What I read January – April 2015: From The Amber Fury to Etta and Otto and Russell and James


If I was really well organised, I would have started this blog at the beginning of the year and regularly updated it with my reading as I went along. But I’m not, so I didn’t.
Instead I’ve started this over halfway through the year, so I’ll just whip through the books I read from January to July this year. Separate post on May-August’s reads coming shortly.


The Amber Fury by Natalie Haynes

I read this one for Books On The Underground book club and really enjoyed it, if that’s the right word for a book which is really rather dark in tone. The Guardian described it as a ‘modern thriller about ancient tragedy’,  which I think sums it up quite nicely. If you like thrillers, the classics or reading about Edinburgh, you’ll probably find something to enjoy in The Amber Fury.

Idiopathy by Sam Byers

I probably would have abandoned this if it wasn’t a selection for London Book Club. A story of a selection of pretty horrible people, I found absolutely nothing to care about within this book.


Wolf Hall by Hilary Mantel

I had been meaning to read this one for ages, but the arrival of the BBC’s adaptation spurred me to bring it to the top of my TBR pile. I found it a little hard to get into at first, as even with a rudimentary knowledge of the period it was hard to keep track of all the characters, but by the halfway point I was totally hooked. As soon as I finished, I turned straight to Bring Up The Bodies.

Bring Up The Bodies by Hilary Mantel

Picking up where Wolf Hall left off, I thoroughly enjoyed Bringing Up The Bodies. The doomed story of Anne Boleyn has been told so many times it’s almost impossible to bring anything new to it, but yet Hilary Mantel manages it.


The Girl On The Train by Paula Hawkins

Read for Books On The Underground book club read. Hailed as ‘the next Gone Girl’, The Girl On The Train follows an alcoholic as she tries to keep up the pretense of having a job while trying to work out her role in a young woman’s disappearance. It’s certainly a captivating read, but loses momentum towards the end.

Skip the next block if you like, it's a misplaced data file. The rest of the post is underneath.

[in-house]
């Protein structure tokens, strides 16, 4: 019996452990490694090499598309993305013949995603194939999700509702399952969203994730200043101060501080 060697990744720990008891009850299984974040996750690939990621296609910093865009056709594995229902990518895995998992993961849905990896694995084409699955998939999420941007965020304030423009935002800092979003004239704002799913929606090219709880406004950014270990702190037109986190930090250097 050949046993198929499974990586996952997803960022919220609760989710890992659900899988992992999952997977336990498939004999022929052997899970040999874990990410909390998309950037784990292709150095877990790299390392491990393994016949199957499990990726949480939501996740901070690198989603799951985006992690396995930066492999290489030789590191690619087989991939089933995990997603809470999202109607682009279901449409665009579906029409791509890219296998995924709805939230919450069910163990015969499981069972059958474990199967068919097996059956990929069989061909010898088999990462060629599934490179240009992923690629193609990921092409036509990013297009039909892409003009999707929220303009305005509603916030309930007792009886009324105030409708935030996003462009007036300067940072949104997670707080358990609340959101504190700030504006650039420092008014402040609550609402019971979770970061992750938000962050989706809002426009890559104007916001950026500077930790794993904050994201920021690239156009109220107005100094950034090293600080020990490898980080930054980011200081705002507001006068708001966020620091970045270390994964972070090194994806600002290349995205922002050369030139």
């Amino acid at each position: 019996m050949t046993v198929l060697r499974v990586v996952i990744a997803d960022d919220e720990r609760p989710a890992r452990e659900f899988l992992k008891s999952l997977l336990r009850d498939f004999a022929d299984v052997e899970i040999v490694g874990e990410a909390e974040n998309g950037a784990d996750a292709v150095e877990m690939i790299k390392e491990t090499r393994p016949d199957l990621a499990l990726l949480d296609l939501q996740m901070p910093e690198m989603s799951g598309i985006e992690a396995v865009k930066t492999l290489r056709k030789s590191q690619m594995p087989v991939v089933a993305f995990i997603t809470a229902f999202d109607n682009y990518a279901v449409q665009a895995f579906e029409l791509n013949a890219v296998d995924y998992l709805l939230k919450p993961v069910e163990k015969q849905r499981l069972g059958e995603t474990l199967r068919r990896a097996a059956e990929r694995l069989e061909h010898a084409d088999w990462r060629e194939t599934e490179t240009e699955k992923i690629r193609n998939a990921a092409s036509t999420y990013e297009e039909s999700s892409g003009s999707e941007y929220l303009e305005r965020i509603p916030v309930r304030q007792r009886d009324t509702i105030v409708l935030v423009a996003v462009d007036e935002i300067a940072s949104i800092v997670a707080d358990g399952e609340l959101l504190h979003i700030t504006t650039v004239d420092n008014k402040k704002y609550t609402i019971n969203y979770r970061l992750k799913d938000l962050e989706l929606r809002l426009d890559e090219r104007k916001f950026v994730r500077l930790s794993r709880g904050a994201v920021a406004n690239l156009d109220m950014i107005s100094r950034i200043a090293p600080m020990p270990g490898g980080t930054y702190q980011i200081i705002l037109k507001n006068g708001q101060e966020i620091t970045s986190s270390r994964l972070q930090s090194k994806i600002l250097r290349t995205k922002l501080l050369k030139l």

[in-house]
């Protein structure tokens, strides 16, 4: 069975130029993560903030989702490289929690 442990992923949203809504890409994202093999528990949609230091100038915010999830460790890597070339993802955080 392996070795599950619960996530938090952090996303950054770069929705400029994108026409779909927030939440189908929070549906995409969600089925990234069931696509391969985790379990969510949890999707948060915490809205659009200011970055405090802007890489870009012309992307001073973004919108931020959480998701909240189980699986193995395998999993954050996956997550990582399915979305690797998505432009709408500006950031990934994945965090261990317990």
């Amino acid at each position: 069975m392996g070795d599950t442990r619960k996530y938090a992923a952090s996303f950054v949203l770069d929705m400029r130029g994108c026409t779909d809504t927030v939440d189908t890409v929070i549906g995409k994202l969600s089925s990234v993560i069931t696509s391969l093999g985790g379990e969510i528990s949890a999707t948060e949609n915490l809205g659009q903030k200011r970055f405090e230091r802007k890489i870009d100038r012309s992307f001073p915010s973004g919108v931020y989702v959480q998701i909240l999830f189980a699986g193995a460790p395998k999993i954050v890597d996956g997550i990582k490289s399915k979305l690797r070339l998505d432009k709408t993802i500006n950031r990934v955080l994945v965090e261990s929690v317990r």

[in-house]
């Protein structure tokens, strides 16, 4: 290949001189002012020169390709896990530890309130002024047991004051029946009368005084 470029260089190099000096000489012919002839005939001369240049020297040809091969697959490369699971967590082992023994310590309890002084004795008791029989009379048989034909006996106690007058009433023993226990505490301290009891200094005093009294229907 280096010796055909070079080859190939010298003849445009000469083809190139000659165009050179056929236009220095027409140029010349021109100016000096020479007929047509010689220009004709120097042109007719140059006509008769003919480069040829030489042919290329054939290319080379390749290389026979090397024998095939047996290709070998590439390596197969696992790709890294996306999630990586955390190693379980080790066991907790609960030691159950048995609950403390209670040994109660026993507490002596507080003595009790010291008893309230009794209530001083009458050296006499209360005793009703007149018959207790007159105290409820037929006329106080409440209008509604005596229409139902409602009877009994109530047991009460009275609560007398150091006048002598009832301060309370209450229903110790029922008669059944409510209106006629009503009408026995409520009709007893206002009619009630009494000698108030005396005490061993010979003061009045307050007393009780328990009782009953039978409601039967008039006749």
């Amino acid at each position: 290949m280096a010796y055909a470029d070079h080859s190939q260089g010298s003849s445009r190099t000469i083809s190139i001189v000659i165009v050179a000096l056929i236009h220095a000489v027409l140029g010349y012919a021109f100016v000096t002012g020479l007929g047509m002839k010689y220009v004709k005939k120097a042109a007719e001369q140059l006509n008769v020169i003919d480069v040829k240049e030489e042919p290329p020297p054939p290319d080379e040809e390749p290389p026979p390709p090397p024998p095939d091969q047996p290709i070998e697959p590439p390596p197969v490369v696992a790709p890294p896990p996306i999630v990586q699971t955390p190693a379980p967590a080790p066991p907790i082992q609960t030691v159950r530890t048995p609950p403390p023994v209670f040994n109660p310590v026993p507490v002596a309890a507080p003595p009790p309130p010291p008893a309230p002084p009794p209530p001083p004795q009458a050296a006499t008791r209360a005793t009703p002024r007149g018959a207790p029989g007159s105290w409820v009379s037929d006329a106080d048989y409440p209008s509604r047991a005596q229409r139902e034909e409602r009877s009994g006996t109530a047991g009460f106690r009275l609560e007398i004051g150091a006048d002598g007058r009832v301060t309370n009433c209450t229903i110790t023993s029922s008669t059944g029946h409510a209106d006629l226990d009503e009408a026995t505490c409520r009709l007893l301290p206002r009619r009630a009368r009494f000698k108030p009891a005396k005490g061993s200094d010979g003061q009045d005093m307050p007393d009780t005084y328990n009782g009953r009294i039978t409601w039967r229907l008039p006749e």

The Narrow Road To The Deep North by Richard Flanagan

This beautifully-written tale of an Australian doctor left haunted by his wartime past is more than deserving of its Man Brooker Prize. While I thought it was brilliant, I couldn’t help but compare it unfavourably to real-life POW Eric Lomax’s brilliant autobiography, The Railway Man.

The Carhullan Army by Sarah Hall

This dystopian novel takes a while to get going, then seems to end just as things heat up. The general consensus among London Book Club, which I have to agree with, was that this was a poor man’s The Handmaid’s Tale.

A Single Man by Christopher Isherwood



We Are Not Ourselves by Matthew Thomas

I’d been meaning to read this for a while, but finally got round to it after it was picked for London Book Club. What starts as a seemingly conventional story of a family eventually becomes something quite different. A difficult, powerful, devastating read.

Station Eleven by Emily St. John Mandel

Highly lauded for good reason, I was rather surprised that this didn’t make the Baileys Prize shortlist. Picked by both Books On The Underground and London Book Club, the vast majority (myself included) really enjoyed this intelligent post-apocalyptic novel. Centred around a troupe of travelling actors performing Shakespeare, it sparked some fun conversations about what could end up surviving some form of mass disaster. I liked the fact not everything was fully resolved by the end… Although I was left hoping for a sequel.

Etta and Otto and Russell and James by Emma Hooper

Hard to adequately describe, this beautifully written book explores ageing, love and friendship in a slightly unconventional way. While the story ends with more questions than answers, it is a rather lovely read.


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